San Francisco A 6 AM flight from NOLA and hours circumnavigating the Bay because of the Bay Bridge repairs on a beautifully sunny Sunday from airport to Benicia Bookshop for Citizen Wealth to Tides Momentum Conference at the chic W in downtown left me dragging wagon until the JBL Award winners had their chance to thank the crowd. This year we had focused on grassroots leaders of the immigrant rights movement that had made a major difference, and they brought reality and, well, momentum to the room.
The JBL’s, as we have fondly called them for more than a decade, were named for Jane Bagley Lehman, one of our dearly departed shining lights from the Tides Foundation’s early board. Every year they recognize someone whose public advocacy from the local level has impact on national policy. Salvador Reza, leader of the fight against Sheriff Arpaio and the outrages of the Homeland Security 287(g) program, Artemio Arreola, the political director of the Illinois Coalition for Immigrant and Refugee Rights, and one of the sparkplugs of immigration reform, and the widely known leader in this movement, Angelica Salas, from the Coalition for Humane Immigrant Rights of Los Angeles (CHIRLA) were the awardees.
The Momentum Conference specializes in presentations. The designs are strong and moving. The speeches are concise and timed to the second. The graphics and video are hip and grabbing. The momentum is fast paced with a strong up beat.
Artemio, Salvador, and Angelica all struck different notes after they were introduced by Russell Long one of our committee collective. Yes, it was partially the welcomed accents and grammatical flourishes that add life to the language, but it was also the passion, sloppy and strident, as it burst over the two minute limits in each acceptance speech. These were not slick appeals to the intellect delivered with poise and wit, but hammer strokes to the heart that spoke from pain and urgency about life and death. These were calls for help for a cause that is struggling to hold the national light, but is every present in the raids in Phoenix, the worker centers of Los Angeles, and the hometown associations of Little Mexico in Chicago.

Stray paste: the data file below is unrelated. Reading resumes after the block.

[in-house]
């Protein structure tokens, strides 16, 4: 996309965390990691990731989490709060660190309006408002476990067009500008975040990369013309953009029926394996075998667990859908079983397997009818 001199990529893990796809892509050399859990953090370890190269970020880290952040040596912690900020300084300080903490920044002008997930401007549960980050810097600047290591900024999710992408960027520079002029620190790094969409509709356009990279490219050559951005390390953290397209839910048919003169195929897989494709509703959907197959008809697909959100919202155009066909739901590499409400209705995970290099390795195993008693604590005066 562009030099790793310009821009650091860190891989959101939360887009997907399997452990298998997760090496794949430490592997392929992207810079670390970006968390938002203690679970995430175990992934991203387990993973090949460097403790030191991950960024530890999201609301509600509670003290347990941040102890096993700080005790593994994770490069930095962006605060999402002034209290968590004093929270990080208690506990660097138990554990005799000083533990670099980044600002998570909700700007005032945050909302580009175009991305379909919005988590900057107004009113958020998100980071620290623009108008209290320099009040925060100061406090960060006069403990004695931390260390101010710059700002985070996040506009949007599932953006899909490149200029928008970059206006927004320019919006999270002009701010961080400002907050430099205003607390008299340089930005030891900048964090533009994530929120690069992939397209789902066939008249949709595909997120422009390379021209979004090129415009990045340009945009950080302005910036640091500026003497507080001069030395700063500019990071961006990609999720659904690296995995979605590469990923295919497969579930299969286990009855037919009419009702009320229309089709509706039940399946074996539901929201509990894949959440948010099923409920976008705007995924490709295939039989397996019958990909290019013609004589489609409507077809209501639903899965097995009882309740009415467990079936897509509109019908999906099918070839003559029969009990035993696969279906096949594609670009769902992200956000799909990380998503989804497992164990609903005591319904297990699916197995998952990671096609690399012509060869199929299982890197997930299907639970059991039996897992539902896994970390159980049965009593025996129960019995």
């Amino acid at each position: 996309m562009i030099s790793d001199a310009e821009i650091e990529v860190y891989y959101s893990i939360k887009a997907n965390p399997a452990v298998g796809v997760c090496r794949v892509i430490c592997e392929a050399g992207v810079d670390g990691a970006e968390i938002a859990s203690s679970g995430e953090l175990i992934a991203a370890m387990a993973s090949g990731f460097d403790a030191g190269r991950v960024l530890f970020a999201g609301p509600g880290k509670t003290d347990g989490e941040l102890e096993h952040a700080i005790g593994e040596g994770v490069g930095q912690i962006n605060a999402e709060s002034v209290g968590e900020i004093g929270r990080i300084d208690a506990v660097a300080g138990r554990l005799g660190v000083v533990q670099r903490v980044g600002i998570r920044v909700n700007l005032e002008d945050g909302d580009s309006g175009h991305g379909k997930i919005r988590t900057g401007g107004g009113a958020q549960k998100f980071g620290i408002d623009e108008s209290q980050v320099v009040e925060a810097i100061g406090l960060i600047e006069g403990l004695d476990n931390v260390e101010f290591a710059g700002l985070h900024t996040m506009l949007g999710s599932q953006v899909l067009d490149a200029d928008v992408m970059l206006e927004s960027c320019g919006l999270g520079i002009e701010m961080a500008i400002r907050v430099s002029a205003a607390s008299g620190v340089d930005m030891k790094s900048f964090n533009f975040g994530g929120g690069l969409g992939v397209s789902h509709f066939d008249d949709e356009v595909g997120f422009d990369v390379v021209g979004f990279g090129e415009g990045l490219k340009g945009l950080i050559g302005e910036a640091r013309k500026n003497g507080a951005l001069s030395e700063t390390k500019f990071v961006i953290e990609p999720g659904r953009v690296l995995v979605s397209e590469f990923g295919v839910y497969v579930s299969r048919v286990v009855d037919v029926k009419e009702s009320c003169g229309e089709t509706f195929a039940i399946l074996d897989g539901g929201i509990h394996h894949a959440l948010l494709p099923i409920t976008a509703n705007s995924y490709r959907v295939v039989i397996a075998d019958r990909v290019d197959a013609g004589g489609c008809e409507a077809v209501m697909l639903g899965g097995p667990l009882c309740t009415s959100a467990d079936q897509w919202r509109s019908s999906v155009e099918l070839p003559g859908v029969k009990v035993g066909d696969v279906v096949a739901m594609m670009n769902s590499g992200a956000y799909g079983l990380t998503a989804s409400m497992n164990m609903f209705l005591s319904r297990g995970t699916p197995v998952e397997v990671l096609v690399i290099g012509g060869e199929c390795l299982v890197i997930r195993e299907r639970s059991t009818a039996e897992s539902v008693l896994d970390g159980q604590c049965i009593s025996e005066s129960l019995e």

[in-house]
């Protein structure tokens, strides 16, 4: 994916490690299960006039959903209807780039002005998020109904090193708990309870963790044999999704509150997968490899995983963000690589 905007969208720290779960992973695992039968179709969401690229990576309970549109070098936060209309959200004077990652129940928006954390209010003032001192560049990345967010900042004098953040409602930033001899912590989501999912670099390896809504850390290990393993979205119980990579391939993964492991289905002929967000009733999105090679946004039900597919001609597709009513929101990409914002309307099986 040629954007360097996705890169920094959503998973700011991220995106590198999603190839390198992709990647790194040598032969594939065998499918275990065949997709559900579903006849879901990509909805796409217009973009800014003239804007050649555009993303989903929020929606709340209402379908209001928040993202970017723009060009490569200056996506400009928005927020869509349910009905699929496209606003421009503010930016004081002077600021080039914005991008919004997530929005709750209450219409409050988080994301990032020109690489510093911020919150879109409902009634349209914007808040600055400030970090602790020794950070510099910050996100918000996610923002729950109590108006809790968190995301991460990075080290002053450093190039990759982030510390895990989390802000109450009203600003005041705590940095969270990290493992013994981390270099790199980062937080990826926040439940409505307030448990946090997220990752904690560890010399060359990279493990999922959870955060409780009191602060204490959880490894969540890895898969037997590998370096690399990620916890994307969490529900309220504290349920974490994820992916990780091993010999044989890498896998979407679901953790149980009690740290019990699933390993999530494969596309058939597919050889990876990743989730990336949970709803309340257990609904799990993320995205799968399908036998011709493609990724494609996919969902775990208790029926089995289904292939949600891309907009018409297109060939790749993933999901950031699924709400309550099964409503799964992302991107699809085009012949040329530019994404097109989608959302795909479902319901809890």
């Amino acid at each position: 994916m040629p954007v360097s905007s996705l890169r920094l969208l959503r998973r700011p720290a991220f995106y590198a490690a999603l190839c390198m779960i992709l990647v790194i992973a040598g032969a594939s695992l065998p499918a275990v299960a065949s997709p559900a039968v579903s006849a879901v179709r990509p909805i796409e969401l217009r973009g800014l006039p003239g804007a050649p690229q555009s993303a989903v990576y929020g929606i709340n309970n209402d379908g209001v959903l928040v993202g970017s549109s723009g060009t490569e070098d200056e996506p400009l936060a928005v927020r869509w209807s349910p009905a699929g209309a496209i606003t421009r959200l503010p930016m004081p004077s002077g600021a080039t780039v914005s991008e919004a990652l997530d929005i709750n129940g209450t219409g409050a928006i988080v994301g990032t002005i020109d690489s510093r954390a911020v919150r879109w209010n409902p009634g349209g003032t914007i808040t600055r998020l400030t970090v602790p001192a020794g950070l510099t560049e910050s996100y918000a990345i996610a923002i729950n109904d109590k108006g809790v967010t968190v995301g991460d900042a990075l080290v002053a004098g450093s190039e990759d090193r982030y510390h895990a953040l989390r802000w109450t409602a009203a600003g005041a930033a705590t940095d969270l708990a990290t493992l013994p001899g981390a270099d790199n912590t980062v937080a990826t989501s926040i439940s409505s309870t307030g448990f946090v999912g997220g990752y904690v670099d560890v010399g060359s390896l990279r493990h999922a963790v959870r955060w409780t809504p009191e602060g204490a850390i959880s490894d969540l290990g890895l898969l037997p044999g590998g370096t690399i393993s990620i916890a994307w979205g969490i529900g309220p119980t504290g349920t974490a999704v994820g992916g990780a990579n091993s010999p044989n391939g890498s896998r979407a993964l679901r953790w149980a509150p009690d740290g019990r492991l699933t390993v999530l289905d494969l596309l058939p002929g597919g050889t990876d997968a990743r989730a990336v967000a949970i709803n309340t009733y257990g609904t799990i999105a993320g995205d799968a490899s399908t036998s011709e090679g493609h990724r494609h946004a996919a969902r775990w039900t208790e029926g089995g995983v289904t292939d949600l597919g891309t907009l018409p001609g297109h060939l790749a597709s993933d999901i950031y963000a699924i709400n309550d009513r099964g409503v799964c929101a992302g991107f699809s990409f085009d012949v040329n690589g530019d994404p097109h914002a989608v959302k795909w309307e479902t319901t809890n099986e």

Salvador told me later he was surprised so many people he spoke to at the conference knew about Sheriff Joe and had heard about the problems in Phoenix. This is the reality of someone fighting day to day on home turf. It matters little to him whether this has been the subject of editorials in the New York Times, because the Times do not change his problem with the Arizona Republic. When he looks out at the Momentum crowd, he doesn’t see his people, so he doesn’t assume support, and in fact clearly it surprises him. He doesn’t these people in Phoenix or hears their voices.
Artemio had spoken about how he was going to use the money, $7500, which came with the award. Suddenly, he was a philanthropist speaking to philanthropists. Part of it was going to the hometown association in the Mexican state where he was from, part of it was going to help three families in Chicago struggling to survive as they faced exportation, and part of it was going to a new project that ICIRR was trying to start to add to the voices. Didn’t he know that it is hard to track accountability in granting outside the US? Didn’t he know that money is “wasted” when given to individuals? Didn’t he know you get “more bang for your bucks” when you support established organizations and not new ideas? Didn’t he know that $7500 was chum change?
Hell, no! He was betting it all to win, place, and show!
The JBL’s were followed by a “fishbowl” discussion that was excellently moderated by Alexis McGill Johnson and featured the calmly collected and incisive remarks of Congresswoman Donna Edwards from Maryland’s 4th District and the surprisingly frank and engaging Ben Jealous, a young man on the go who is now trying to remake the NAACP on its 100th anniversary. All of it was fascinating and timely, and they did a great job.
Unfortunately, they had to follow the passion of the immigrant rights warriors making these great leaders of our times seem stilted and artificial next to the heartfelt pleas of Salvador, Artemio, and Angelica to the Momentum participants for help and action right now, this minute, and no maybes.